Tuesday, April 7, 2015

Supreme Court refuses stay on NJAC Act, refers petitions to larger bench

The Supreme Court on Tuesday referred the matter concerning the National Judicial Appointments Commission (NJAC) Act to a larger bench.

The three-judge bench of justices AR Dave, J Chelameswar and Madan B Lokur, which was expected to pronounce its judgement on maintainability of petitions challenging the validity of a constitutional amendment to Article 124A and the NJAC Act, did not grant any interim stay on the operation of the Act and referred the petitions to a five-judge bench.

The NJAC seeks to replace the two-decade old collegium system of appointing judges.

The apex court had on March 24 reserved its judgement on the petitions after Attorney General Mukul Rohatgi, appearing for the Centre, wrapped up his rejoinder arguments saying that the pleas be dismissed as they were "premature" and "academic" in nature.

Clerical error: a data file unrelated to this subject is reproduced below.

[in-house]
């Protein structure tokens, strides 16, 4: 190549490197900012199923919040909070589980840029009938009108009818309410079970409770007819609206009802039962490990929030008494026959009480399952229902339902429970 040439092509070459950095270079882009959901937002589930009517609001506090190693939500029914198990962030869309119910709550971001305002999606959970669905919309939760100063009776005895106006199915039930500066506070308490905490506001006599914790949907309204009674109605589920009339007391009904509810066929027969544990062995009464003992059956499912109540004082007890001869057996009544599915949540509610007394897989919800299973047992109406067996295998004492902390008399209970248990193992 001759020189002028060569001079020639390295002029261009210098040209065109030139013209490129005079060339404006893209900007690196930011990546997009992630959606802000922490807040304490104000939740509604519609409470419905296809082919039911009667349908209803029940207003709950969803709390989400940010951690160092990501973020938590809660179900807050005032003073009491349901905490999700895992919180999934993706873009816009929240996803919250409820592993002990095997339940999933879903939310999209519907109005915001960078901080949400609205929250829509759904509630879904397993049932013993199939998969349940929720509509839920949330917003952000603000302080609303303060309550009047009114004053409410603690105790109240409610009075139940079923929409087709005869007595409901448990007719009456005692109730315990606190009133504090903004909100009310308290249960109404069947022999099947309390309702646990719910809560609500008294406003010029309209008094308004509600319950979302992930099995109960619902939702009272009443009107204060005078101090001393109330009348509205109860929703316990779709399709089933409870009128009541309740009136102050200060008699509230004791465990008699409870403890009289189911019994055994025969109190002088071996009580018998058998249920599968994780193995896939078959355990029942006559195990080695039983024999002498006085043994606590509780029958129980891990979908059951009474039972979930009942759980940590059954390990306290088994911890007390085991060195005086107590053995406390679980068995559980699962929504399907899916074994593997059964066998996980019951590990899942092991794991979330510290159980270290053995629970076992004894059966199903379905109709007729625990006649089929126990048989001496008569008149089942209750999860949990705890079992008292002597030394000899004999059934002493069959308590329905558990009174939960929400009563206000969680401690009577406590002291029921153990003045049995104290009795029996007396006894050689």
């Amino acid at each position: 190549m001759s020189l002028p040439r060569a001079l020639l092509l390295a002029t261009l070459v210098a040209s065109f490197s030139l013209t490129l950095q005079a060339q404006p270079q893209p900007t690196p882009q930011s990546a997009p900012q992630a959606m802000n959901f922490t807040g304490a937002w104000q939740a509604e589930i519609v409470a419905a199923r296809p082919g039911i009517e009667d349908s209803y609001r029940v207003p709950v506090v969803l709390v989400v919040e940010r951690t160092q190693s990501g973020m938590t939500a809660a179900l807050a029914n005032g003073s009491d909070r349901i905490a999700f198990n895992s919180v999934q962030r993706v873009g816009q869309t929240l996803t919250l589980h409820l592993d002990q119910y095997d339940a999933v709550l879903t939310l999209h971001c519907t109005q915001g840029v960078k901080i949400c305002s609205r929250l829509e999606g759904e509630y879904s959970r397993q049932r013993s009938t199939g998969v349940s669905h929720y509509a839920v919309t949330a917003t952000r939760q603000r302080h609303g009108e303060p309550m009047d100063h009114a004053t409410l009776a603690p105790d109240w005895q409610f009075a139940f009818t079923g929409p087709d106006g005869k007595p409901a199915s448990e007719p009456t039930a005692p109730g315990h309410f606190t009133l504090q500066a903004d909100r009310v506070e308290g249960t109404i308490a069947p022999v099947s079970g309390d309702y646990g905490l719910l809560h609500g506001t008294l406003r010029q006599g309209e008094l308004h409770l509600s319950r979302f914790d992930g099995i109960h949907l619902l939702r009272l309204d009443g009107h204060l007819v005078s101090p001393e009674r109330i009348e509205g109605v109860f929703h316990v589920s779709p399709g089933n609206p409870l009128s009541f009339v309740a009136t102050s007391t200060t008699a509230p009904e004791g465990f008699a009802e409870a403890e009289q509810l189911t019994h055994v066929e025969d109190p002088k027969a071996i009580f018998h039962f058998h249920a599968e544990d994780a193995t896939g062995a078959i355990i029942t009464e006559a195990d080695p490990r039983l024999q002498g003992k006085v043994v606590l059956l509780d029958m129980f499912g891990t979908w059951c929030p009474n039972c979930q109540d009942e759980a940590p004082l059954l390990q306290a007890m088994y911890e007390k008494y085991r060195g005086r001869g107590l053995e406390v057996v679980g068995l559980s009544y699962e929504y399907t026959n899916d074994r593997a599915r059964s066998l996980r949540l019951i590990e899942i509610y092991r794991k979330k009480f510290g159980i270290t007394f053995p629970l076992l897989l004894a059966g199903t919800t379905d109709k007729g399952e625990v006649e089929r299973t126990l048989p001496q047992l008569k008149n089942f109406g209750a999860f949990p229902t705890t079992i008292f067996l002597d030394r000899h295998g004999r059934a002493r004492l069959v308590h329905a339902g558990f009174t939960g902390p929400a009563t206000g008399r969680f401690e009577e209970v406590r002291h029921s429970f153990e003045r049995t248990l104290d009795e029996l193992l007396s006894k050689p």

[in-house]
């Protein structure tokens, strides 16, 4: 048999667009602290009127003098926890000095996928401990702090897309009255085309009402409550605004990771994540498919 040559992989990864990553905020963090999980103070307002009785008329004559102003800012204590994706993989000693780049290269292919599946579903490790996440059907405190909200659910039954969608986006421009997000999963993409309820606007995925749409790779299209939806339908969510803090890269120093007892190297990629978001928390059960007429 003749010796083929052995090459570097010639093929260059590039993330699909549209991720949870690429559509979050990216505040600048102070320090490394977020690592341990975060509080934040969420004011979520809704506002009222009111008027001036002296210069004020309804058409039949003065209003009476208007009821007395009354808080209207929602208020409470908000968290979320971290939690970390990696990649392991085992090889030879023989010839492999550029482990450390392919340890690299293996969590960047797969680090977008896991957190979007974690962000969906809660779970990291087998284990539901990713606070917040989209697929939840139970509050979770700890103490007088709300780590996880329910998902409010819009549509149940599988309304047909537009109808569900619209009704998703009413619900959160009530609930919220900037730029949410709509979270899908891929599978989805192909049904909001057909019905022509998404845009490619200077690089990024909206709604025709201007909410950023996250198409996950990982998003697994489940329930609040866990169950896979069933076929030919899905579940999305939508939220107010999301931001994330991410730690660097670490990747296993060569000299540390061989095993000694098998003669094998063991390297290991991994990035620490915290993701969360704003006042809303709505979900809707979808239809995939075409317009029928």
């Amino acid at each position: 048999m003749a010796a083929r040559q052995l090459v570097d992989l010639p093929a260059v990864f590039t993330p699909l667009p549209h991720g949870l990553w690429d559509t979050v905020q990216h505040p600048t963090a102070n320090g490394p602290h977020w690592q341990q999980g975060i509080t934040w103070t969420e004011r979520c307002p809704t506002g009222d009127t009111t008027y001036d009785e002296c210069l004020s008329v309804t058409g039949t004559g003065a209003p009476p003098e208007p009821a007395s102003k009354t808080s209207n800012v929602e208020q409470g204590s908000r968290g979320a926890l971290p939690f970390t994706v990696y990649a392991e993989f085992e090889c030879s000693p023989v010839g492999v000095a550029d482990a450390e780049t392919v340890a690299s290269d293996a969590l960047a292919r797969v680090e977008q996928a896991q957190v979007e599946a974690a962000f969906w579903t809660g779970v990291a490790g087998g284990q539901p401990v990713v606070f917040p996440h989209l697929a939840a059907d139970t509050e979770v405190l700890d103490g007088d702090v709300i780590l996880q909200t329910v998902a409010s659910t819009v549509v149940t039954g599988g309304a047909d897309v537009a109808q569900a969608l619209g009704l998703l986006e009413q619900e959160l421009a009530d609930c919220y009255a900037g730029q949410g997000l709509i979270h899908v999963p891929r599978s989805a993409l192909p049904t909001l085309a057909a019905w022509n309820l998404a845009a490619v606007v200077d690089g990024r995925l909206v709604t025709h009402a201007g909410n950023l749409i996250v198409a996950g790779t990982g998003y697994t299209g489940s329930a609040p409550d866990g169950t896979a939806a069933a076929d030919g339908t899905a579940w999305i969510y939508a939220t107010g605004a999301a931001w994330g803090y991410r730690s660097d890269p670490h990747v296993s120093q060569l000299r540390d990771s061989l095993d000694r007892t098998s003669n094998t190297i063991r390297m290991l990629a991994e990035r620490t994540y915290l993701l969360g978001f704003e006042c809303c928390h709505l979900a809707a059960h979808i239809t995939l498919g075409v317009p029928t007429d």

Those opposing the new law on appointment of judges for higher judiciary had submitted that the issue should be referred to a Constitution Bench of five judges.

Referring to various case laws, the AG had argued that the power of Parliament to make law is "plenary" and hence, the methodology adopted by the legislature in clearing the law on the floor of the House cannot be "tested" by the court.

Rohtagi had made the submission after noted jurists like FS Nariman and Anil Divan and some others had contended that as per constitutional scheme, the NJAC Act should not have been passed ahead of enabling constitutional amendment.

However, Rohatgi had submitted that "only end product can be examined by the courts and it is irrelevant that this Act was passed earlier and that Act was passed later."

The apex court had said it could proceed on the merits of the matter only after deciding whether the petitions challenging the validity of the Constitutional Amendment Act and the NJAC Act were maintainable or not.

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